Dames Rocket, sometimes called Dames Violet or Dame’s Gilliflower, is an attractive herbaceous plant with beautiful flowers. This plant, popular for centuries, is one of the many recorded in John Gerard's The Herball or General History of Plantes, originally published in 1597:
“Dames Violets, or Queenes Gilloflowers, has large leaves of dark green color that snap slightly around the edges; beneath which sprout stalks two cubits high, covered with such similar leaves; The flowers emerge from the top of the Braunches, of a light violet color like that of the Stocke Gilloflowers, of a very sweet smell, after which small long cod appear, which contain small, long, blackish seeds. The roote is slim and thin. The white gilloflowers of the Queenes are like the last to be remembered, only that this plant produces four beautiful white flowers and the other purple. They are sown in gardens for the beauty of their flowers. They bloom especially in May and in June, the second year after sowing. "
But many plants that are beautiful and popular are also difficult, and Lady's rocket is no different. This species spreads quickly and quickly naturalizes in meadows and forests. It is often considered to be invasive.
Let us talk in more detail about this Merrie Olde Plante. If you keep it in check, you can also enjoy the "Queenes Gilloflowers"!
Good Products For Growing Lady’s Rocket:
Brief instructions on care
Dames rocket in a field. Source: Spherical Bull
|Common Name (s):||Dame & # 39; s Rakete, Sweet Rocket, Dame & # 39; s Gilliflower, Rogue & # 39; s Gilliflower, Lilac, Winter Gilliflower, Damask Violet etc.|
|Scientific name||Hesperis matronalis|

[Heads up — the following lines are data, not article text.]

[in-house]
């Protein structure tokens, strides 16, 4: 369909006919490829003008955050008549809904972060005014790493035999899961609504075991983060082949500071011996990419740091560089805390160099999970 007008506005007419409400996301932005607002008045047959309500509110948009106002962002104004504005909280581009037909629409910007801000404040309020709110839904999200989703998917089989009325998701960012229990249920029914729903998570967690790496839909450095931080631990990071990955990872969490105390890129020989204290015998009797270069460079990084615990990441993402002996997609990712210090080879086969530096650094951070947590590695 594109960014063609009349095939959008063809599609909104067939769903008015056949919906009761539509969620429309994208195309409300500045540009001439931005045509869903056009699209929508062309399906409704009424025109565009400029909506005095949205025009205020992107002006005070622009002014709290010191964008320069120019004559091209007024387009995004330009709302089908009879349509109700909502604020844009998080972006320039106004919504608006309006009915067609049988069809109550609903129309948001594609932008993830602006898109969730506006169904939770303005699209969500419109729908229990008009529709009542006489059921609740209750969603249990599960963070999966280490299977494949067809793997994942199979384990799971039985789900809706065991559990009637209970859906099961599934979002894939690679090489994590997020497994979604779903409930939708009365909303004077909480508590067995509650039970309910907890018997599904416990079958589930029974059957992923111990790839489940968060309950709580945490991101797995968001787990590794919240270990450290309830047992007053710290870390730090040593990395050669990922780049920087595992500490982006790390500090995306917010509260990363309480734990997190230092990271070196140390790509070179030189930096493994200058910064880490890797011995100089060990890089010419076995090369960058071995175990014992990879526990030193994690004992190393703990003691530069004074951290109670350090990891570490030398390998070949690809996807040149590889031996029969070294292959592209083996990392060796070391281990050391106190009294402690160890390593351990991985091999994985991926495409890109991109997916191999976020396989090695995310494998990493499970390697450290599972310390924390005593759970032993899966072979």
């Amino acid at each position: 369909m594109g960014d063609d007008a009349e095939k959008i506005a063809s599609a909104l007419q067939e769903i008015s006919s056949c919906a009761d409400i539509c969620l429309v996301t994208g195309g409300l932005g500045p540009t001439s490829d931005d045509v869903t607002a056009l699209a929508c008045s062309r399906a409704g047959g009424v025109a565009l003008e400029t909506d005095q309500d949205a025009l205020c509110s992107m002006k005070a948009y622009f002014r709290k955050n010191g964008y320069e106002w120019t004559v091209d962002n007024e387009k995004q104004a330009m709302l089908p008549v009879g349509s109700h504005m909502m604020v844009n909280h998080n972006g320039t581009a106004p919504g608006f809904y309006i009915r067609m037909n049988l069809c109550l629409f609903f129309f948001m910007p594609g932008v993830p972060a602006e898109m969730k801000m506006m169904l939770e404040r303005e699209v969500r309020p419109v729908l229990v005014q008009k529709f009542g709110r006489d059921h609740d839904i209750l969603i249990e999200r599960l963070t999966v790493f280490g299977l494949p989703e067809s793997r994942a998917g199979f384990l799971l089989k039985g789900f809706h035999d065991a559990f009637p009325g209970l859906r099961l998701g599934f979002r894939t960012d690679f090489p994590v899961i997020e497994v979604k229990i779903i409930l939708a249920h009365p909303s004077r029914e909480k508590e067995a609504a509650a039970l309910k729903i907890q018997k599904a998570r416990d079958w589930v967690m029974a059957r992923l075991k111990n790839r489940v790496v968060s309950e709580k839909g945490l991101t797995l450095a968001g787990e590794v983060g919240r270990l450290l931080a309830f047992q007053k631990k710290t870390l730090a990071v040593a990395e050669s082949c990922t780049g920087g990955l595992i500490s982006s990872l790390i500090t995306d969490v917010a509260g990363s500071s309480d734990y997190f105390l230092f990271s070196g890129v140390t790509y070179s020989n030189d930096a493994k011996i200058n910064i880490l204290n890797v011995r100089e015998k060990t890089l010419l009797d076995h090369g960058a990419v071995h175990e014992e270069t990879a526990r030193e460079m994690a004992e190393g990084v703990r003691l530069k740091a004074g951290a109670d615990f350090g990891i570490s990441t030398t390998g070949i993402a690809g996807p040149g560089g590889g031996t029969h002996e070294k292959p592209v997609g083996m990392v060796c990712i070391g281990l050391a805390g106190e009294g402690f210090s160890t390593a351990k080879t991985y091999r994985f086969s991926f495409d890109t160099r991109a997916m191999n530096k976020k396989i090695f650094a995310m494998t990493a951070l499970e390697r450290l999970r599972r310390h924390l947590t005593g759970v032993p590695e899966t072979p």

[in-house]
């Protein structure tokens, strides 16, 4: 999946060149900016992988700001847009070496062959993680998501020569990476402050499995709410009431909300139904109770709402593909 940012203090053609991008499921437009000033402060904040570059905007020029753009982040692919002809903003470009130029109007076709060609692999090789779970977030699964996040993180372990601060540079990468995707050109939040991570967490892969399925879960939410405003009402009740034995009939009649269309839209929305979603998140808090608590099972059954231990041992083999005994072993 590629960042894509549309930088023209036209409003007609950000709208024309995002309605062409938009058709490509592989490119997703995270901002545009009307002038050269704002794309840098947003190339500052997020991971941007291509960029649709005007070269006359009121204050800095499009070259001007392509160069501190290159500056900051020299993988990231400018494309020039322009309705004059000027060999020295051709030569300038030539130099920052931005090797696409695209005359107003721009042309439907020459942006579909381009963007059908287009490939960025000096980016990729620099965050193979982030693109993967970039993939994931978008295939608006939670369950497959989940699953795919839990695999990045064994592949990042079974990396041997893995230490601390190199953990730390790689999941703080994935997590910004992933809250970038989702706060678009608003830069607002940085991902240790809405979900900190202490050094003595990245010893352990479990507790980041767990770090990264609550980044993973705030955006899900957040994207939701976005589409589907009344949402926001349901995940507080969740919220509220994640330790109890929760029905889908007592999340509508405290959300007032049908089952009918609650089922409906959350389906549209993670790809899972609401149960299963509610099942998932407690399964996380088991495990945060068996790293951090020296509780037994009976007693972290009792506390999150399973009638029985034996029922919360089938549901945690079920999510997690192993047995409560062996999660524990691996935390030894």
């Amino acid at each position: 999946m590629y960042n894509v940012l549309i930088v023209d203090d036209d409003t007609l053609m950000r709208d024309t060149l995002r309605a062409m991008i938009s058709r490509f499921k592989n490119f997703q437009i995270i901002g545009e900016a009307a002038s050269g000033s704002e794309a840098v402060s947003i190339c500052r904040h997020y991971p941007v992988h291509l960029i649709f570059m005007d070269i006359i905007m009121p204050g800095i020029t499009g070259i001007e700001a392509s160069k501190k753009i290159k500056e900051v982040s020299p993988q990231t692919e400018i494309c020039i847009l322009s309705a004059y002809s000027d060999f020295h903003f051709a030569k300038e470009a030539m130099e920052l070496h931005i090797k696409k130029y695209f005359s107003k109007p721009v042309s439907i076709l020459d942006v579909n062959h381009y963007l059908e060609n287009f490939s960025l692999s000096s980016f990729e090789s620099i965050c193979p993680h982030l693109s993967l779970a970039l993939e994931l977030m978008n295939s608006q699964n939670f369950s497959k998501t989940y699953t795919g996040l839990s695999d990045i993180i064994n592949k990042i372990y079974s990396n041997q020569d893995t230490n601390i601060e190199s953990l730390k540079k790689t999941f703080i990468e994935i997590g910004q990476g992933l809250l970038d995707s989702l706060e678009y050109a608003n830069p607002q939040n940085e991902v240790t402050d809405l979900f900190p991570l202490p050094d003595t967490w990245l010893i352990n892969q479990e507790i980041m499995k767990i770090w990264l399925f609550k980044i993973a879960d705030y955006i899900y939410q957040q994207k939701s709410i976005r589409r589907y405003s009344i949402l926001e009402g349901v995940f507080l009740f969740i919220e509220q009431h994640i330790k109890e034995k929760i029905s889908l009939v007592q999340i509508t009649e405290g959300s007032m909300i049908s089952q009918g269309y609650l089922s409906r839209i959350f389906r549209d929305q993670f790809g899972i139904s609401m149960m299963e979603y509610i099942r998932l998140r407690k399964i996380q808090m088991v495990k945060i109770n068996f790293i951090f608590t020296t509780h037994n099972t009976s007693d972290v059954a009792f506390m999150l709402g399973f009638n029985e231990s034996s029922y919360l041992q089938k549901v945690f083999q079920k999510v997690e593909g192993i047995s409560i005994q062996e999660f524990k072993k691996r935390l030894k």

|Height & spread:||1 & # 39; -4 & # 39; tall and about 18 & # 39; & # 39; wide|
|light||Full sun to partial shade|
|ground||Well drained, tolerant of poor soils|
|Water:||About 1 "a week|
|Pests & diseases:||Flea beetles, snails, snails, mildew|
All about Hesperis Matronalis
Dames rocket is often mistaken for a phlox, but has only four petals. Source: tdlucas5000
The Dames rocket, which is native to Europe and Asia, has spread all over the world. It is often seen here in North America as both an annual garden and a wildflower.
Technically speaking, it is a delicate perennial or biennial. This species usually survives two years. In its first year it developed its structure and its foliage, its roots spread underground. But in the second year it starts to flower and this year it sows itself easily. All plants that survive a third year can also flower.
This way you see flowers every year once it has established itself in a garden. On warm days, the plant produces a sweet and unique aroma that becomes stronger towards the evening. This scent is appealing and part of the plant's popularity.
Dame's fast-branched missile can jump to a height of about 3 to 4 feet and spread out to a width of about 18 inches. The leaves are slightly hairy and form on short stems. These wedge-shaped leaves can develop a slightly toothed edge towards the base of the plant, but remain smooth-edged on the stem of the plant.
The leaves have another side effect. While slightly bitter, they are edible. This is probably part of where the term "missile" was applied to Hesperis matronalis. Arugula is a related species and since it is also known as a rocket, the name probably comes from there.
Flowering occurs from late spring to summer, most often in May and June. It is a short time in which purple or white four-petal flowers appear. Similar to Phlox, these rocket flowers are about half an inch in diameter and create a color frenzy in the plant. Some cultivated forms produce double-layer flowers, but most are single four-petaled flowers.
This member of the mustard family is developing 4-inch seed pods filled with brown seeds. When the pods dry, they break open slightly to spill the seed onto the ground. Its root system is flat and consists of a taproot surrounded by a tangle of rough secondary roots.
Hesperis matronalis has many common names that range from the Queen's Gilliflower (as described by John Gerard) to other terms. Rogues Gilliflower, mother of the evening, damask violet, summer lilac and many other names have been applied to these plants. However, it is most commonly referred to as Dames Rocket or Dames Violet.
Is Lady's Rocket Invasive?
The growth habits of the Dame rocket have been described as "explosive". While it doesn't spread sideways, the self-seeding seed pods should be removed before they dry completely to prevent further development.
The easiest way to stop the spread is to kill spent flowers before they start forming these pods. But you need to take a close look because it can still bloom when forming seed pods!